By the time they have crushed the audience with "The Hollow", "Weak and Powerless", and "Thinking of You", it's clear that these guys know how to play a show. They take full advantage of the cover of night to maximize their sense of theatrics in a way that most bands playing that day weren't able to utilize. The crowd response was much more subdued than any other I had seen that day. They swayed like a single organism, but seemed far more focused on trying to catch that fleeting glimpse of one of the band members and what actions they were performing in the shadows of the stage. Much like the lyrics of A Perfect Circle and Keenan's other band, Tool, the crowd seemed to be leaning in closer to see or hear things that weren't spelled out and made clear. It wasn't so much rocking out to a concert, but watching a well orchestrated performance. The fans seemed almost more connected to this performance than any other that already transpired that day.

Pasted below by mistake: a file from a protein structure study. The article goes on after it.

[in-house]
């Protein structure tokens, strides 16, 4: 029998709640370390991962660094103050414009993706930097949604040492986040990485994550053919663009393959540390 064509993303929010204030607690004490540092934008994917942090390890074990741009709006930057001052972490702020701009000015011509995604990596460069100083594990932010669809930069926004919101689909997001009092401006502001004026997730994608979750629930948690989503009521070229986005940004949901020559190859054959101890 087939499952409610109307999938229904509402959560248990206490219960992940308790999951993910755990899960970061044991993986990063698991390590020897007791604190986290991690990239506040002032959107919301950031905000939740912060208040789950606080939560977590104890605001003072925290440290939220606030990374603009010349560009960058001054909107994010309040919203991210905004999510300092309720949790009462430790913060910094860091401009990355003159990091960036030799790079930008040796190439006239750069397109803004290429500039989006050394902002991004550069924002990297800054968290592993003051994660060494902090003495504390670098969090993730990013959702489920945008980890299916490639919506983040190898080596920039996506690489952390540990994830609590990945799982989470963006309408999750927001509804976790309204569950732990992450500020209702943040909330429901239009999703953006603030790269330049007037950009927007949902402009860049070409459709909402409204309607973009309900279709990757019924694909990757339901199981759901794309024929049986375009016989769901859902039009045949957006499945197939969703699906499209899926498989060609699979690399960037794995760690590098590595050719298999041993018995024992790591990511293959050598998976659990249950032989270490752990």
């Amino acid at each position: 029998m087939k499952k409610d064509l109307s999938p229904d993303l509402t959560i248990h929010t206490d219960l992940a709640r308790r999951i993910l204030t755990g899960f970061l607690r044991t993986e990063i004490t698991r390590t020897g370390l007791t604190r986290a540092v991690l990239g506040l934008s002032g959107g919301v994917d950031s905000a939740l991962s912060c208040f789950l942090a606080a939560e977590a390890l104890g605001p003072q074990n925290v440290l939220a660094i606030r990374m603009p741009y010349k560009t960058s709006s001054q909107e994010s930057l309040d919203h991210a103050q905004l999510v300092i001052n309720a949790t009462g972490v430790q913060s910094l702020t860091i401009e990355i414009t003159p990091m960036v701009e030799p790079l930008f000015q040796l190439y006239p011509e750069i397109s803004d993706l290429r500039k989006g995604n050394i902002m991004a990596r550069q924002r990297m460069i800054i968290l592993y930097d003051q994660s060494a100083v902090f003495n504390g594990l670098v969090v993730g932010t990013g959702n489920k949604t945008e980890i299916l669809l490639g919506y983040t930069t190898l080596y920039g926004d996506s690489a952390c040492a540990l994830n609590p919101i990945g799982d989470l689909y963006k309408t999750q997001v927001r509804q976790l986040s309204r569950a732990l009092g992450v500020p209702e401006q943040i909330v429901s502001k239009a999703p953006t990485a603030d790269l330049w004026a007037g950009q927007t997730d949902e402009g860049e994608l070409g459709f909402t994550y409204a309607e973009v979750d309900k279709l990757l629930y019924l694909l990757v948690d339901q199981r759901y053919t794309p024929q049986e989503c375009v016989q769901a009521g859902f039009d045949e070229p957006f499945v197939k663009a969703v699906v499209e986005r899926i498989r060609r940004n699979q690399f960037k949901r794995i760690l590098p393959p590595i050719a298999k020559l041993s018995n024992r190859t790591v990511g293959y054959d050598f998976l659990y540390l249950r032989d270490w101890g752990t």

As things came to a close on their set, and the music and feedback slowly ebbed away, it was an amazing feeling to see this band, who have really only released two albums of original material in the eighteen years of their existence, hold such power over an audience. The fact that all of it's members are involved in various other projects from jazz projects to wine vineyards, it's not surprising that they don't have the time to dedicate to making new music for the band. Knowing that A Perfect Circle play live sporadically and fans don't often have many chances to see them perform, made catching this show a very special experience indeed.

Expectations were high for Soundgarden's set. With the iffy weather that was taunting the Charlotte Motor Speedway earlier in the day, the fear of Soundgarden being rained out like they were in the 2013 Carolina Rebellion was a pest that nested in the back of my mind for most of the day. 

But hearing the opening chords of 'Spoonman' (even though I am not a fan of the song) pierce the night was a reassuring sound. But really, other than 'My Wave' (which they played about halfway through the set), what better Soundgarden song could put the crowd on their feet and set the mood for a celebration of a great day of music? 

The band bumped, pounded and howled with loose, drunken energy. They seemed excited to be playing, giving the crowd a positive vibe and rocking the fuck out, but without venturing too far into the wilderness of mosh pits and forehead smashed Bud Light cans.